Neuro clot removal device bests older model for large vessel occlusions

Published date : 03 September 2012
Article date : 03 September 2012

Cardiovascular Business hosts an interesting article on trial results which indicate that patients who have had large vessel occlusion strokes but are ineligible for (or refractory to) intravenous recombinant tissue plasminogen activator should be treated with the Trevo Retriever instead of the Merci Retriever. This is according to the TREVO 2 investigators who have presented the results at the European Society of Cardiology Congress in Munich. The study was also published online in the Lancet.

While rt-PA is the standard of care for treatment of acute ischemic stroke, it has “limitations,” according to the study authors, including a short therapeutic window that restricts more widespread adoption and poor reperfusion rates in the setting of extensive clot burden. As the only alternative to medical therapy, current mechanical devices are unable to achieve recanalization in up to 20 to 40% of large vessel occlusion strokes.

In this open-label, randomised controlled trial, Raul G. Nogueira, MD, professor of neurology and neurointerventionalist at Emory University School of Medicine in Atlanta, and colleagues compared the efficacy and safety of the Trevo Retriever (Stryker Neurovascular), a stent-like device, with its FDA-cleared predecessor, the Merci Retriever (Stryker Neurovascular) by recruiting patients at 26 sites in the U.S. and one in Spain.

The TREVO 2 (Thrombectomy Revascularization of Large Vessel Occlusions in Acute Ischemic Stroke) trial included adults age 18 to 85 years with angiographically confirmed large vessel occlusion strokes and National Institutes of Health Stroke Scale scores of 8 to 29 within eight hours of symptom onset. The researchers randomly assigned patients (1:1) with sequentially numbered sealed envelopes to thrombectomy with Trevo or Merci devices. They stratified randomization by age (at least 68 years vs. 69 to 85 years) and NIHSS scores (at least 18 vs. 19 to 29) with alternating blocks of various sizes.

The primary efficacy endpoint, assessed by an unmasked core laboratory, was thrombolysis in cerebral infarction (TICI) scores of 2 or greater reperfusion with the assigned device alone. The primary safety endpoint was a composite of procedure-related adverse events. The researchers conducted the analysis through intention to treat.

Between Feb. 3, 2011, and Dec. 1, 2011, Nogueira et al randomly assigned 88 patients to the Trevo Retriever group and 90 patients to Merci Retriever group. In the study, 86% of patients in the Trevo group and 60% in the Merci group met the primary endpoint after the assigned device was used. Also, incidence of the primary safety endpoint did not differ between groups (15 percent of patients in the Trevo group vs. 23% in the Merci group).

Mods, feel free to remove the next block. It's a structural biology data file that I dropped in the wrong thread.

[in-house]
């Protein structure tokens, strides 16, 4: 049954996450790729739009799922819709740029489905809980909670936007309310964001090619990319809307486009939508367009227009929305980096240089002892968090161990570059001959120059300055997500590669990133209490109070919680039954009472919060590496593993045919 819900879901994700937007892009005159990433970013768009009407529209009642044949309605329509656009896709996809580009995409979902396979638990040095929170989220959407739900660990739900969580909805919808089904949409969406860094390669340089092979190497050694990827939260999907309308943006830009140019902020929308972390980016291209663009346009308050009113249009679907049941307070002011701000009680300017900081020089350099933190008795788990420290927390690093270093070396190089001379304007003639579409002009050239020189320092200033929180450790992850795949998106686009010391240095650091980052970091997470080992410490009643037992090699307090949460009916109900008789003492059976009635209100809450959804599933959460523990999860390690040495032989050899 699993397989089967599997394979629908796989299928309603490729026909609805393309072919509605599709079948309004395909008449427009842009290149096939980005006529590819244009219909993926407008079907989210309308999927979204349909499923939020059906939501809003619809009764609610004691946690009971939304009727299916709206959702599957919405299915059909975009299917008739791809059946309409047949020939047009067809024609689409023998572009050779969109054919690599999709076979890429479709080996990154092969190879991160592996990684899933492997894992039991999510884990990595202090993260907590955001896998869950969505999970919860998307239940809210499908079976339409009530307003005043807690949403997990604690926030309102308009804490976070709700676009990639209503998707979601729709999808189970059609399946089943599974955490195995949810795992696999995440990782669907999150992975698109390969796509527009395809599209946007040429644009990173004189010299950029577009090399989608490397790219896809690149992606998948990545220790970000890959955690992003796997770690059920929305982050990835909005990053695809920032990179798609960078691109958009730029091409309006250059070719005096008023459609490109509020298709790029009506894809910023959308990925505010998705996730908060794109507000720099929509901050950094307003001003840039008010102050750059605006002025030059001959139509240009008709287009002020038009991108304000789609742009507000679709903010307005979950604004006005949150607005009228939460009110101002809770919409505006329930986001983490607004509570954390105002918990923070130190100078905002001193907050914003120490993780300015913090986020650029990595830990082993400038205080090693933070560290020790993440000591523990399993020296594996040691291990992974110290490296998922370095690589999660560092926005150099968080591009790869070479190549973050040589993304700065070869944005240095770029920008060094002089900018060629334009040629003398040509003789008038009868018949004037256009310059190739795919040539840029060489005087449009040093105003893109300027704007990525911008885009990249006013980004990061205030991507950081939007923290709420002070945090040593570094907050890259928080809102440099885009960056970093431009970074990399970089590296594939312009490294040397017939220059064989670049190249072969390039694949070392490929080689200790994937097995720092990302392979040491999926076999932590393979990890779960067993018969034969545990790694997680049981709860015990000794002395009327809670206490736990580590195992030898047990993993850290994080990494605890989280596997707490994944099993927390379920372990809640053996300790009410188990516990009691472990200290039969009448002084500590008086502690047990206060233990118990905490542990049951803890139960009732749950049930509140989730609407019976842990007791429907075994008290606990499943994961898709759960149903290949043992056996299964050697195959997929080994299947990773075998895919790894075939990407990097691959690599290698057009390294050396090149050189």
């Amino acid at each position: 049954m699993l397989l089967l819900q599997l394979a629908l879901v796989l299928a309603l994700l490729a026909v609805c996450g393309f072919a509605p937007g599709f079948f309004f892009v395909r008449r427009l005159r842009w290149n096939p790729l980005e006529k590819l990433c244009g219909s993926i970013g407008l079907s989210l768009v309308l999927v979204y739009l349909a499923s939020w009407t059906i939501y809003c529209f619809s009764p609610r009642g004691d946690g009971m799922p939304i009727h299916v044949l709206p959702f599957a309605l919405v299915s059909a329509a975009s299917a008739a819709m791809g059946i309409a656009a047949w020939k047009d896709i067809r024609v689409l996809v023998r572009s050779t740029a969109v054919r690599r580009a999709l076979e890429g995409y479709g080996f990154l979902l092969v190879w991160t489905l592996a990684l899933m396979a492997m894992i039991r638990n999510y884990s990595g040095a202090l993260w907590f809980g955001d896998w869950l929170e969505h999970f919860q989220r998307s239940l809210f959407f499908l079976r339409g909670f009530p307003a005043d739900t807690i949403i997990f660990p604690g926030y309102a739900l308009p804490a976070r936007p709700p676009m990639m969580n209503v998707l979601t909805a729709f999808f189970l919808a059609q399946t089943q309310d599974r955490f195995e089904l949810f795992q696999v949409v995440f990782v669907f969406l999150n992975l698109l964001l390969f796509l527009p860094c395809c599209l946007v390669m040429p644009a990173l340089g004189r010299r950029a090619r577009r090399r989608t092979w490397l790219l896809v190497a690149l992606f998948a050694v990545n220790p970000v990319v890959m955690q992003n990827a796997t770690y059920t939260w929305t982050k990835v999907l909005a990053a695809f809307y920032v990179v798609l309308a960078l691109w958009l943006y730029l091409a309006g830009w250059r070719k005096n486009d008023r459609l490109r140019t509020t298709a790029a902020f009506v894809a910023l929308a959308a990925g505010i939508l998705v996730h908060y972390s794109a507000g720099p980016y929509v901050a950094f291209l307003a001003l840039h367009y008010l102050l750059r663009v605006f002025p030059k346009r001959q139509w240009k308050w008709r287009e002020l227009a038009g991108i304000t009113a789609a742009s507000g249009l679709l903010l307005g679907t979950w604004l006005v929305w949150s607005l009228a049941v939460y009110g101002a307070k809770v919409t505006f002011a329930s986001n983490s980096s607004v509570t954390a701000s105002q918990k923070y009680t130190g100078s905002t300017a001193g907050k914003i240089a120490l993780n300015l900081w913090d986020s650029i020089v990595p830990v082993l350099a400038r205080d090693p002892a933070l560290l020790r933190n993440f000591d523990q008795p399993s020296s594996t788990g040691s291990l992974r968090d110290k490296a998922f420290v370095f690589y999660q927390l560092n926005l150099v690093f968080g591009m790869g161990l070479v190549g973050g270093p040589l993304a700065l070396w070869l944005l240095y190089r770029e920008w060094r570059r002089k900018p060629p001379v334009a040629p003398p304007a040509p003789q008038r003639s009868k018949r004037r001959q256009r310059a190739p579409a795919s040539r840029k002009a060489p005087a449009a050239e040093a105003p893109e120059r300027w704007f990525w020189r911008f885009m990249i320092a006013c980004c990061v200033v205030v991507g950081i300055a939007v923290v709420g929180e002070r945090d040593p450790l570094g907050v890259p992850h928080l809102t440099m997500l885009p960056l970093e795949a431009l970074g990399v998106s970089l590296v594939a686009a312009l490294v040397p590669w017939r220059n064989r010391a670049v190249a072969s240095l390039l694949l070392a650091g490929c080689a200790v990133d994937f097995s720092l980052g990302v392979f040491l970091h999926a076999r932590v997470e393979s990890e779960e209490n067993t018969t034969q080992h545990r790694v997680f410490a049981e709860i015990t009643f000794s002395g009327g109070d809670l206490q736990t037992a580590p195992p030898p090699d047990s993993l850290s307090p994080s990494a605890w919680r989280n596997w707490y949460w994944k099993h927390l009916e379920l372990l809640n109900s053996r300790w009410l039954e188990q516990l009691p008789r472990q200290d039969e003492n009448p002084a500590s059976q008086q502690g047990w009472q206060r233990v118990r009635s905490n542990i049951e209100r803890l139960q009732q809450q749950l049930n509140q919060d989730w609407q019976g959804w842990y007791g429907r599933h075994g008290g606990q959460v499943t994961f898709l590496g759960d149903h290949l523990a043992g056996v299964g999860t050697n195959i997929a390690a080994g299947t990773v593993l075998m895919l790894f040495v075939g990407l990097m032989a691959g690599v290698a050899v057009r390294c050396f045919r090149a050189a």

While the safety profiles were similar with both devices, vessel perforations were almost 10 times more common with the Merci retriever (10 percent) than they were with the Trevo retriever (1 percent). The researchers attributed this perforation rate to a less effective recanalization of the artery, and Trevo is usually deployed by unsheathing the microcatheter compared with the active pushing required with Merci.

Promising results from the SWIFT trial presented at ESC.12 showed the Solitaire Flow device’s (Covidien) superiority over the Merci Retreiver. Nogueira served as a member of the steering committee for SWIFT. The study authors concluded that their trial showed that the Trevo Retriever “was superior to the Merci Retriever for arterial revascularization in terms of reperfusion to TICI 2 or greater in the setting of acute ischemic stroke. 

Source: Cardiovascular Business, written by Justine Cadet, 28th August 2012 

Read the full article here 

Back to Listings

WhichMedicalDevice is a FREE resource created by clinicians for clinicians.

Registration is free and gives you unlimited access to all of the content and features of this website.

Find out more...

Please sign in to view this content...

I have forgotten my password
Not a Member?

Registration is free and gives you unlimited access to all of the content and features of Which Medical Device. Find out more...

Why Register

Which Medical Device is a community of clinicians sharing knowledge and experience of the devices and procedures we use on a daily basis. We ask that our members register with us so that we can maintain the unbiased and independent nature of our content. Registration is quick and free.

We do not make your details available to any third parties nor do we send unsolicited emails to our members. You can read our Privacy Policy here.